The nice thing is that the “Newbie” can be any character that will be around the main group. It doesn’t just have to be the protagonist that needs everything explained to them. In Doctor Who, the Doctor often knows much about what is going on around him, but he usually has a companion that needs things explained to them.
A “newbie” character often also functions as an every-man; a character that the audience should theoretically be able to most able to relate to. This can, unconsciously or otherwise, make the audience attach themselves (so to speak) to that character, and become more invested in the world.
- Amnesia. Ok, I’ll admit it; amnesia is a pretty big cliche. Often, if a writer can’t find a way to insert a “newbie” character, this is the next choice they make as a way to need exposition delivered; taking a character who WOULD have knowledge of the world and people around them, but then taking it away.
Often, this also works as a way to incorporate a mystery into the story as well as a method for getting characters to explain things. I’m personally of the mind that, even if something is considered cliched, that doesn’t make it bad by default. Even if you use some cliches, you can easily still end up making an interesting story.
- A big event. You can always start things off with some big event that will have a character (or characters) going over important details. Perhaps the story opens in a space center orbiting a new planet, where the speaker is taking about the new life-creating device or whatever. Some sort of gathering can give you a good chance for exposition, as well as beginning to develop other important aspects, such as certain characters or plot-points.
- “Oh, you know”. ”Ah yes, Krepinvail’s Disease. For the 40 years or so of study that has been done, there hasn’t been very much progress…” When characters talk about something other characters probably already know about (for the sake of the viewer), you can still make it realistic. Your viewer likely won’t get too bothered by a little bit of rambling on a subject. Now, if that above sentence went on for 4 more paragraphs, obviously they’ll catch on.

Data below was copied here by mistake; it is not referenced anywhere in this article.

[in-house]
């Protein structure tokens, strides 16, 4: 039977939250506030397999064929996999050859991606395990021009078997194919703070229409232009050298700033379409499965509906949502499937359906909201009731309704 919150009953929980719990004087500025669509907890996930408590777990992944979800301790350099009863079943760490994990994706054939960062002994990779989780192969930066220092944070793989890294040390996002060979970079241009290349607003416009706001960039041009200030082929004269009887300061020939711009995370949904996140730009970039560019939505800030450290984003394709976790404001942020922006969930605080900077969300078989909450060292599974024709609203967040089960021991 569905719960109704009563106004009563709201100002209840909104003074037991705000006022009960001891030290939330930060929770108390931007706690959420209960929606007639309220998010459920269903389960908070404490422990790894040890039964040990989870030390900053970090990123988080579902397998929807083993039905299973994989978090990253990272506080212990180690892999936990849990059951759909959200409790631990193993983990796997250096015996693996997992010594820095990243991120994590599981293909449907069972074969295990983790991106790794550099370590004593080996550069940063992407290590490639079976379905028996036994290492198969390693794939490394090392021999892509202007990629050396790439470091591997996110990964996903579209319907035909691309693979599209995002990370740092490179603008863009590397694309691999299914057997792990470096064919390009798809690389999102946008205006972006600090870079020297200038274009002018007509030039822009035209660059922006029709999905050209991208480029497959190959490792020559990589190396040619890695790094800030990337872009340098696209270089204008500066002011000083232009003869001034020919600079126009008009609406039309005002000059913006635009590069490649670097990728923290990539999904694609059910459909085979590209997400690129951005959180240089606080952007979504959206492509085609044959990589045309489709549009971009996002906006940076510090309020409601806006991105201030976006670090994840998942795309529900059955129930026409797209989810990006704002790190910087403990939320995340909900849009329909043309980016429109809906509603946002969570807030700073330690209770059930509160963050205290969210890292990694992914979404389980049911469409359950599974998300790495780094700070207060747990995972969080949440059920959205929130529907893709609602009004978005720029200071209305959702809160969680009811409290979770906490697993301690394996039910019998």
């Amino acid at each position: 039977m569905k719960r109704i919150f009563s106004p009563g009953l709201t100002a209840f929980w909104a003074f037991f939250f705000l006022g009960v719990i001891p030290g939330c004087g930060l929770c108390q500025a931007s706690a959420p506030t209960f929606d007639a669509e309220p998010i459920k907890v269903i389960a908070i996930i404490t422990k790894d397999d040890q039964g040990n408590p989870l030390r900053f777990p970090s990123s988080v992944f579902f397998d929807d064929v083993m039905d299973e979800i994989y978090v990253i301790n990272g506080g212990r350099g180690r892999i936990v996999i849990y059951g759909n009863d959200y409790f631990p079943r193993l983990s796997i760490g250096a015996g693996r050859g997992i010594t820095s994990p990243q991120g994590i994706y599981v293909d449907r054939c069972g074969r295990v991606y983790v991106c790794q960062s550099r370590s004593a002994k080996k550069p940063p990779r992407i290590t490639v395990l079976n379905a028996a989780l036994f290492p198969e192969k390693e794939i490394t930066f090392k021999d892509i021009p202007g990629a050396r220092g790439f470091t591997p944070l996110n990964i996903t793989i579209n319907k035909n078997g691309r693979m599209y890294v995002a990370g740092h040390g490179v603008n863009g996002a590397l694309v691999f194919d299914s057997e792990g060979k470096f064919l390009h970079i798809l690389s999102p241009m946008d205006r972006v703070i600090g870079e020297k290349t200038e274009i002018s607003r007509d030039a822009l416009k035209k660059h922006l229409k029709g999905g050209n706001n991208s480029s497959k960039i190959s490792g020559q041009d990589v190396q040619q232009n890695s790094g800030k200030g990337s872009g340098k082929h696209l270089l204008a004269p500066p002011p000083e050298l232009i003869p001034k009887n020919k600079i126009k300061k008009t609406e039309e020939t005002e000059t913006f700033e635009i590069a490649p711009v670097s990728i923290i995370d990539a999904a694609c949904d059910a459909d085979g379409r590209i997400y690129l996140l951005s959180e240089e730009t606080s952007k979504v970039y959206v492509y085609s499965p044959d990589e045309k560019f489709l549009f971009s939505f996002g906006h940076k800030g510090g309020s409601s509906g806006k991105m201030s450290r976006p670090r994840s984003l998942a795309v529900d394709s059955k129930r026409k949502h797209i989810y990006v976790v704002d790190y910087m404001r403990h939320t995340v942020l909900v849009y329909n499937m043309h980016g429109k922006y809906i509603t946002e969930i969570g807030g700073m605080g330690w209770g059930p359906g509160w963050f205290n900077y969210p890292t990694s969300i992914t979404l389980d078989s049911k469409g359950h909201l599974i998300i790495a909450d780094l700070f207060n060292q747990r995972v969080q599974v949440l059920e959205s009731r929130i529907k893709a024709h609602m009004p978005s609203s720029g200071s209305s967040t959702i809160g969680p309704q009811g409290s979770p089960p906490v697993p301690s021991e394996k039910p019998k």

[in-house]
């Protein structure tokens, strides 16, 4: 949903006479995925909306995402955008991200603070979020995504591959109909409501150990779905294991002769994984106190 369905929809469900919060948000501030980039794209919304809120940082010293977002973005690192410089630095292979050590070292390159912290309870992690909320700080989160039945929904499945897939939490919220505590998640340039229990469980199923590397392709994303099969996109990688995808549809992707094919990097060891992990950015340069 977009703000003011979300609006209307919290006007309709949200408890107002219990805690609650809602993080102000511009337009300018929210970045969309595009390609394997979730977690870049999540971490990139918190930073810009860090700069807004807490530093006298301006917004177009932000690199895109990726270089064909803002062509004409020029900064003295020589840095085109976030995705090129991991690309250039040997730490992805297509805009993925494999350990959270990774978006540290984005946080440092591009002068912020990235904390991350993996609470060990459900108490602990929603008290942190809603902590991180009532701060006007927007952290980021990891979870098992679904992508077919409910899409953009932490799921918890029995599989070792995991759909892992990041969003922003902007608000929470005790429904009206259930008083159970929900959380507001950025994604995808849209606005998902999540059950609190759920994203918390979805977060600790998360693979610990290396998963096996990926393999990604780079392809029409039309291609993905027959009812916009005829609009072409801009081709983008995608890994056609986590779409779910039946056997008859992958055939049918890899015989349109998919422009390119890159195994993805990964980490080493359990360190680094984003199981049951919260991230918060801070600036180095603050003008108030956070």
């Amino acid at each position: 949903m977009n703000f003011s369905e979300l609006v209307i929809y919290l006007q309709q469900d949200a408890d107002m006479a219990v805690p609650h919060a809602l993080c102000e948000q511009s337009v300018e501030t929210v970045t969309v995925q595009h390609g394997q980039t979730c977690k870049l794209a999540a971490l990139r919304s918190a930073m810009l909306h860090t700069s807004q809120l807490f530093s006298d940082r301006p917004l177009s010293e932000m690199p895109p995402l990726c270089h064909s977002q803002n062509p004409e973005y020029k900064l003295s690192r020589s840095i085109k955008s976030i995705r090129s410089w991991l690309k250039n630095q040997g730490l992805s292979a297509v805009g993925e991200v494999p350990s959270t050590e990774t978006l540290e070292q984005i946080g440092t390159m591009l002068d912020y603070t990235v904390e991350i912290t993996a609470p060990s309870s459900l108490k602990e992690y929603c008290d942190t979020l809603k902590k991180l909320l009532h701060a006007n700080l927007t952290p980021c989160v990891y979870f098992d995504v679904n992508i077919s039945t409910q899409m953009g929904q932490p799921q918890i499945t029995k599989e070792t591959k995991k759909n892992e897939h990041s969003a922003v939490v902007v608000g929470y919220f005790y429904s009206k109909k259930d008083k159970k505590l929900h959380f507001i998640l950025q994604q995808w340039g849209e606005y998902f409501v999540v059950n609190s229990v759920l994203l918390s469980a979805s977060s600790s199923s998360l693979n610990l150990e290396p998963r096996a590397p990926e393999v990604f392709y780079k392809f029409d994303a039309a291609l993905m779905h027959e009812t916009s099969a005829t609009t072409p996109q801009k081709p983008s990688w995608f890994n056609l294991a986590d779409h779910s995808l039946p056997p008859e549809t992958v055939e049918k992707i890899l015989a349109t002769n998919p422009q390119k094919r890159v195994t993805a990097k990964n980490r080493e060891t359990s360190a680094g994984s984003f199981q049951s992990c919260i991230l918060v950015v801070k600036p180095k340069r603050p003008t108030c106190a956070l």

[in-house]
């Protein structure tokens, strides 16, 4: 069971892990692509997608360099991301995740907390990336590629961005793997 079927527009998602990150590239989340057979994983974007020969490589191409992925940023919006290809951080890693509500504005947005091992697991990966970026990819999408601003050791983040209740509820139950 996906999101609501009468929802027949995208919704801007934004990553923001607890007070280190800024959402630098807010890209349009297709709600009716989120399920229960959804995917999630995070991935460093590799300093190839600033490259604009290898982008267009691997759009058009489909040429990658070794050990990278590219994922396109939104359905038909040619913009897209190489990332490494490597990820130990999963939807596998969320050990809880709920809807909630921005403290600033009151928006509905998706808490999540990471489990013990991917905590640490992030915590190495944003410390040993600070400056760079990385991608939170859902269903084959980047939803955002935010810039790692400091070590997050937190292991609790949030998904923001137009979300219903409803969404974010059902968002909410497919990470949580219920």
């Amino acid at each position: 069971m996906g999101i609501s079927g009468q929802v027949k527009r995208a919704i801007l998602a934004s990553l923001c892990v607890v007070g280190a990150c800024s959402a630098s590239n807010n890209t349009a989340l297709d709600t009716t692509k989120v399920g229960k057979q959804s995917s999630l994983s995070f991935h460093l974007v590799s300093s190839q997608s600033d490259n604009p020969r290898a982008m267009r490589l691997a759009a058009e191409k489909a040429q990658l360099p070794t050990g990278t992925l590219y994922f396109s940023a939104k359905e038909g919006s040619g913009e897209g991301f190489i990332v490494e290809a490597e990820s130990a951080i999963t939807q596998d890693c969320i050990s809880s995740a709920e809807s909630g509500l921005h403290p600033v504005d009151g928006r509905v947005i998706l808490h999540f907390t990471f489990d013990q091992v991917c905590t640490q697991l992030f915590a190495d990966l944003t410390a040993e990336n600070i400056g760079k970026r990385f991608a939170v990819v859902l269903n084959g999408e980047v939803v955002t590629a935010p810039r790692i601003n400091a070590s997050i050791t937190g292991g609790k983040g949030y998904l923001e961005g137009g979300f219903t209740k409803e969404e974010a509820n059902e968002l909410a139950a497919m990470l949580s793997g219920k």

But you can still use this even if you want to exchange more information. Characters can talk back and forth, supposedly checking and making sure they’re both up to speed. And that’s just one possibility.
More than likely, as long as you keep the conversation interesting, your viewer won’t even mind the exposition.
- Humor. If you’ll let me to toot my own horn for a moment, I’ll give you an example from my own comics about how I delivered exposition.
At first, this just seems like a humorous exchange between two characters. But, you’ll notice that the dialogue is establishing important details about the character, Simon. While I could have just said that stuff outright (the he’s a time traveler, or that his time machine is broken), I managed to “hide” this information in the form of a joke.
What I’m trying to say here is to try and be creative with this stuff. Use all of the tools at your disposal to give information and tell a story. Even humor can work. You could have a humorous scene where a character refuses to give any information about his past, but immediately does so once drunk.
Mix things up. Use all of the different methods you can.
- It’s ok to just explain things, you know. It’s not a writing sin to just explain things that need explaining. As fun as it is to dress things up in different ways, at the end of the day, you just want to tell your audience certain information. Don’t panic about every bit of dialogue being some carefully crafted piece that establishes something. If you need to explain something, it’s ok to just explain it. Think about stories yourself. Are you really going to hold it against someone for needing to explain something? I should hope not. It’s certainly a lot better than them not explaining things at all.
This is the final point I wish to get across. Exposition is very important. Your viewers are going to need information. Even if you have every single last detail explained and understood in your mind, your audience doesn’t have that luxury.
Find a friend or just someone who isn’t familiar with your story and have them see if they can understand whatever important information you need to get across. If not, ask what needs more clarification. As important as it is to get your words down, it’s just as important to have someone who isn’t you read through your story and make sure it makes sense.
All of these are just some of the examples I could come up with for delivering information to your viewer (and reasons to have a need to do so in the story). Feel free to add others if you think of any.